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This gives as better manageability as the tools and IDE can have better track of these names now. Suppose I am renaming the class in that case Visual Studio track this down very easily as shown in the figure below

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As obvious this is nothing but a very handy syntactic sugar coat. If we take a look into the IL code, we can easily see nothing heavy duty is going on inside. The compiler is simply replacing the nameof calls by the unqualified string literal name of the class and the method.

 

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Yesterday we were having a discussion about how we can extend Backbone.js so that we can have a separate controller with action methods the way we have in ASP.NET MVC rather putting the callbacks to be executed based on route matching in the Backbone.Router.One point which I mentioned casually is , “Javascript” does not sophisticated reflection like C# so that we can build a Router/Action Selector/Action Invoker/Controller sort of a pipeline.Later I thought that was very casual statement and not a very correct one.The kind of language Javascript is we do not need that kind of reflection and Javascript offers various ways to dynamically invoke functions.In this post we will explore different mechanisms of invoking functions in Javascript. We will start with the following simple code.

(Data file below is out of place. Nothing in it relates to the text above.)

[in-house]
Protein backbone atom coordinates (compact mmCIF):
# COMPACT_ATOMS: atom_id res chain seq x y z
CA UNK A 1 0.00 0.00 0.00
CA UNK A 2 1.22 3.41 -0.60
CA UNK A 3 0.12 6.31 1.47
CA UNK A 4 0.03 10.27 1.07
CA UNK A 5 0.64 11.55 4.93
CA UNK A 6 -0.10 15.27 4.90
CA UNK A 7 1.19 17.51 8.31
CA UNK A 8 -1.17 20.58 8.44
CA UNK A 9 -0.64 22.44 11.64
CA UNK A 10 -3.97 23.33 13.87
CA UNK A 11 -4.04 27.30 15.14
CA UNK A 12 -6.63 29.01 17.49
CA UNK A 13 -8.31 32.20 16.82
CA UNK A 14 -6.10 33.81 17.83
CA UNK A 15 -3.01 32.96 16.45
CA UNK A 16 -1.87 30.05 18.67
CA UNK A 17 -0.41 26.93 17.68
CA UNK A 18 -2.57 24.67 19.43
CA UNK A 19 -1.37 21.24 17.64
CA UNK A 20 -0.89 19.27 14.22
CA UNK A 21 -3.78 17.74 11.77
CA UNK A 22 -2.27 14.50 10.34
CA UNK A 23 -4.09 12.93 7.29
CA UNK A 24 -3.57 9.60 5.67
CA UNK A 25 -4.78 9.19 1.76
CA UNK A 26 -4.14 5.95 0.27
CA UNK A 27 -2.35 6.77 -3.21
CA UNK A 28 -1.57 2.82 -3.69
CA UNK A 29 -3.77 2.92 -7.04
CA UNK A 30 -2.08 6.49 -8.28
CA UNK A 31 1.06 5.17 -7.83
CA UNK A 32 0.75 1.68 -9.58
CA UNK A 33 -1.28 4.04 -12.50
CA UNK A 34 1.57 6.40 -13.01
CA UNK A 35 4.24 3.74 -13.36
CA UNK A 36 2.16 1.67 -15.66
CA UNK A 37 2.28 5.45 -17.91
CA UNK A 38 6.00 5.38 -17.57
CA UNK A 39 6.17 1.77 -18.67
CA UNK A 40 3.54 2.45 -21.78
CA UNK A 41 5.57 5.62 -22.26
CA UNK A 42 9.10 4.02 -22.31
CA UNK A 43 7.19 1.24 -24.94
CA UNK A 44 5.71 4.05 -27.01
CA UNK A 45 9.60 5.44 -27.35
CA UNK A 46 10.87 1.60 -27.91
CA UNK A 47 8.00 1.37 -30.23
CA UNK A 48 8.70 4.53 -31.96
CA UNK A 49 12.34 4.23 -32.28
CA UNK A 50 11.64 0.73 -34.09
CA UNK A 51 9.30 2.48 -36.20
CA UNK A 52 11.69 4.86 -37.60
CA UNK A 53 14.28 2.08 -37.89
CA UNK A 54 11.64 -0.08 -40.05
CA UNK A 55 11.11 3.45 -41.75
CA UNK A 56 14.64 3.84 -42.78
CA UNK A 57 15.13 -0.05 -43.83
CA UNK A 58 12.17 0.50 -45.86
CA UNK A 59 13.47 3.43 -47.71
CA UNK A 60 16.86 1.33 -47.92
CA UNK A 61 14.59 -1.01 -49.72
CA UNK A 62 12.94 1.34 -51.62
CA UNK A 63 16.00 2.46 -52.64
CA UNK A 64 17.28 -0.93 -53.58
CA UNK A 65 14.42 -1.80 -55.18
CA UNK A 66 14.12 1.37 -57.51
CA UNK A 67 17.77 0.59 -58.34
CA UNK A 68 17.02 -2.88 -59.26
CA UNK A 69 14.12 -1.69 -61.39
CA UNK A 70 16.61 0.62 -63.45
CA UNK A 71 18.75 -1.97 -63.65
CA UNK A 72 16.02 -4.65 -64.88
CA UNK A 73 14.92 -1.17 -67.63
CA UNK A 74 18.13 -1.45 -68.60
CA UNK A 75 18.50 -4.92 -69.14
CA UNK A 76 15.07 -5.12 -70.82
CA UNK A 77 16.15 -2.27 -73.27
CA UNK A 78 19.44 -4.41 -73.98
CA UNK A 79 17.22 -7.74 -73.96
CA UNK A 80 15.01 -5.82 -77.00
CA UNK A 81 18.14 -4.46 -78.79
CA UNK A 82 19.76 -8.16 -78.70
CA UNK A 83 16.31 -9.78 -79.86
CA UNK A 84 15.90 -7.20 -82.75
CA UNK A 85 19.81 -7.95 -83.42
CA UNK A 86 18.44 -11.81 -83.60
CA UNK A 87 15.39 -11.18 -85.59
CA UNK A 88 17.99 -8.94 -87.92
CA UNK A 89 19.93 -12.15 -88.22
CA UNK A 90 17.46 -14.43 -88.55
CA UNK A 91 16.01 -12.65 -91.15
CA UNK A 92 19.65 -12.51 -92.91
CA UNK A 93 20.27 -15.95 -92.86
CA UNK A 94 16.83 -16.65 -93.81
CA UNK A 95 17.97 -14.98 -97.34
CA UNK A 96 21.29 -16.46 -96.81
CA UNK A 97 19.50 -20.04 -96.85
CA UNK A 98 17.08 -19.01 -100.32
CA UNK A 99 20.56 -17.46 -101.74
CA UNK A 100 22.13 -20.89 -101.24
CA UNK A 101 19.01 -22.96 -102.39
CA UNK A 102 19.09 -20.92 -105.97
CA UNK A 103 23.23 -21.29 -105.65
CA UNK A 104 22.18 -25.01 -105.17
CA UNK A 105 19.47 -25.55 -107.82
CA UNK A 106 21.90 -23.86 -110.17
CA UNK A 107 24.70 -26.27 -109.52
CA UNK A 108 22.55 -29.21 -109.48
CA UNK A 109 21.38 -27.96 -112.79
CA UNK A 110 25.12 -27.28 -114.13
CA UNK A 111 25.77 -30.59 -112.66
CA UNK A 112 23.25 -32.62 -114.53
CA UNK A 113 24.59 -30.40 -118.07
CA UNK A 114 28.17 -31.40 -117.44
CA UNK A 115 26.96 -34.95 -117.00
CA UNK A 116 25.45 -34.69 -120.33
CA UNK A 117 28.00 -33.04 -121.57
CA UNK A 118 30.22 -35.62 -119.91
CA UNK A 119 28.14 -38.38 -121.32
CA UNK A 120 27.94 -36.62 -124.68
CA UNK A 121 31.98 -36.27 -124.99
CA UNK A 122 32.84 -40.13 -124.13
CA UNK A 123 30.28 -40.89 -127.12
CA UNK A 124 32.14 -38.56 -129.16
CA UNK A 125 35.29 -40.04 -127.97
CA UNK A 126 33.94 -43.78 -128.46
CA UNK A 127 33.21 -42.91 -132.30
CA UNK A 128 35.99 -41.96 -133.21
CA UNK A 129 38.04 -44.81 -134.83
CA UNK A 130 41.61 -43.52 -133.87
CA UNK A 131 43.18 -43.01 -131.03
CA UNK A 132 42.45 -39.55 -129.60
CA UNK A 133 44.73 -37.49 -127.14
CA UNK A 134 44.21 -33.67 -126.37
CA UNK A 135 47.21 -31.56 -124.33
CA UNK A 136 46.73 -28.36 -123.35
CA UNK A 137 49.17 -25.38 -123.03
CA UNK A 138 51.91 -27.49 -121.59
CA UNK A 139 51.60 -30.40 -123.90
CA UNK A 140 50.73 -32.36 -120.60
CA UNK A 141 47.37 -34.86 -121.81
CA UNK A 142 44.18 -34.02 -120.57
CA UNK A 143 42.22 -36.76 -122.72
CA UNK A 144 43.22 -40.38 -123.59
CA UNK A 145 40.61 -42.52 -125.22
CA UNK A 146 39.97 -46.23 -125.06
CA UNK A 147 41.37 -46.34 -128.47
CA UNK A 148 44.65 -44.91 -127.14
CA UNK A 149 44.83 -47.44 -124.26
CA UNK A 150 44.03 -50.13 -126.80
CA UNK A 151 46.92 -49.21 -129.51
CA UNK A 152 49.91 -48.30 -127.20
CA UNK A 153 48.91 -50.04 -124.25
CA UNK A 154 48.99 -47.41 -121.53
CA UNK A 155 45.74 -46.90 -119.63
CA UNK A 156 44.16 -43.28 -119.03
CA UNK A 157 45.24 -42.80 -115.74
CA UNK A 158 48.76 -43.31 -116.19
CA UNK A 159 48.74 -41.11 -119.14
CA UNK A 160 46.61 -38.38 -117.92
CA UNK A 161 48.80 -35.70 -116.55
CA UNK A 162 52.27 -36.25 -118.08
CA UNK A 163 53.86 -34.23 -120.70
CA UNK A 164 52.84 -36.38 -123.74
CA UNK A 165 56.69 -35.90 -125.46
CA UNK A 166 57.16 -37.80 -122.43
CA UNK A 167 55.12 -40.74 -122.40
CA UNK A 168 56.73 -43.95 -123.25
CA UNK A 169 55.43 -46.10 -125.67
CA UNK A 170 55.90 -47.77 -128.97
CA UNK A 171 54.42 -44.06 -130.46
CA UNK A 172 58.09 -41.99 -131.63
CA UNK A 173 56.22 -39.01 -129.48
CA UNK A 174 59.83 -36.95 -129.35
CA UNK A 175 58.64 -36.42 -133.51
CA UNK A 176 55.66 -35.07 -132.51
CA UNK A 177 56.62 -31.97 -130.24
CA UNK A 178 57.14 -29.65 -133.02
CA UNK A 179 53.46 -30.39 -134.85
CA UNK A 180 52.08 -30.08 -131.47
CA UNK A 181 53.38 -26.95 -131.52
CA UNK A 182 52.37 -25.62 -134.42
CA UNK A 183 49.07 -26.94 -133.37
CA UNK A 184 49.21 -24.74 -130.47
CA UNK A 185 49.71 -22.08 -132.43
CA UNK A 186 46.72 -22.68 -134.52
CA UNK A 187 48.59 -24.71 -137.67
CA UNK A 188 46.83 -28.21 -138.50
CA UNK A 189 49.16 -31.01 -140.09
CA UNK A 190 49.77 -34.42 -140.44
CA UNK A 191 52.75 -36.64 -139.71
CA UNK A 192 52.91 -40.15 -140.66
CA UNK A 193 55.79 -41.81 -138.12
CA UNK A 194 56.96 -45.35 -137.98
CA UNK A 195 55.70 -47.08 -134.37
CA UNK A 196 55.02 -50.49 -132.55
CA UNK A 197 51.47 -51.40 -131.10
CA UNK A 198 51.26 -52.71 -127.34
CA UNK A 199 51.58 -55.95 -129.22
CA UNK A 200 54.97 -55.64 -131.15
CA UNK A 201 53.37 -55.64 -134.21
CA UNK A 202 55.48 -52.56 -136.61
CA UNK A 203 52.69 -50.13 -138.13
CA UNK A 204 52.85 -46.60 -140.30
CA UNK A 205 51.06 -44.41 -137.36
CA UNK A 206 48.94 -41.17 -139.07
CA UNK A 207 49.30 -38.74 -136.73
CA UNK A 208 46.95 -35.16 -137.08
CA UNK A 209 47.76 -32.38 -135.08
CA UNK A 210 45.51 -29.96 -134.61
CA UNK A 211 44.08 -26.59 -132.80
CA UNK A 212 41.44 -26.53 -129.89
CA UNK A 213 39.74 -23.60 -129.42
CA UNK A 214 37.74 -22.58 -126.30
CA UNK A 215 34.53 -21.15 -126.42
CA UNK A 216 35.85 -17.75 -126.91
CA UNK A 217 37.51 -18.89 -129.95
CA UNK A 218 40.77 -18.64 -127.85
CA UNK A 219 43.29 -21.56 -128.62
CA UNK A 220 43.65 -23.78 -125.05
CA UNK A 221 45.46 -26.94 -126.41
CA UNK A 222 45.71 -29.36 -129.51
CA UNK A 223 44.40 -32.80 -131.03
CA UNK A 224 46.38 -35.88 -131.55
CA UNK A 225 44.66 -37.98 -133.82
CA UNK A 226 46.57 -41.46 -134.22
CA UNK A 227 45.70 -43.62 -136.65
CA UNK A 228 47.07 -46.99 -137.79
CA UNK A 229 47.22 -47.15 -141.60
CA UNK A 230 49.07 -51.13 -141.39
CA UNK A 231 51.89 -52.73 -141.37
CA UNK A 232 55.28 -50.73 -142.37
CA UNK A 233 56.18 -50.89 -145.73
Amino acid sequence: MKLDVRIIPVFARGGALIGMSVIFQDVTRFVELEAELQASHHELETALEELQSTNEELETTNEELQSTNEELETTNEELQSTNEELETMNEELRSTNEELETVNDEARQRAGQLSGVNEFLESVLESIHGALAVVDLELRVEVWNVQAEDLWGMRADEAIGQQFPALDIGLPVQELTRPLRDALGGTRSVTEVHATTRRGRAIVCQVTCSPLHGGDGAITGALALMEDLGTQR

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Here the “execute” function calls “func” and the function “func” defined in T is executed. Now let’s try to tweak the function “execute” in such a way so that it will accept a object  and a function name as parameter and execute that function defined in that object.

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Here we are using the “apply” function of Javascript which is available for any function object. The definition of apply is as shown below:

apply([thisObj[,argArray]]) where

  • thisObj is the object that will be used as "this" i.e. object on which the function will be invoked
  • argArray is the argument array used to pass argument values to the function which is invoked

obj[func]” retrieves the function object based on the function name from the hash of “obj” and then “apply” is invoked on that function object.

As a next step let’s modify our function to accept few parameters.

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The parameters are passed using the array p.

There is another Javascript function “call” which can be invoked on any function object to bind a particular object to it. This is defined as:

call([thisObj[, arg1[, arg2[,  [, argN]]]]]) where

  • thisObj (optional) -   The object to be used as the current object on which the function is invoked
  • arg1, arg2, , argN (optional list) -  A list of arguments to be passed to the method.

The main difference with “apply” is in the way the parameters are handled, instead of a parameter array it accepts individual parameters.This makes it rigid compared to “apply”.

The following code shows the use of call.

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If you are using Underscore.js this can be achieved more easily with _.bind function.

_.bind(function, object, *arguments) where

  • function  is the function object which needs to be invoked
  • object is the current object on which the function is invoked
  • *arguments are arguments values which the function expects

Our sample code is modified with _.bind

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The _.bind function internally uses apply as shown below.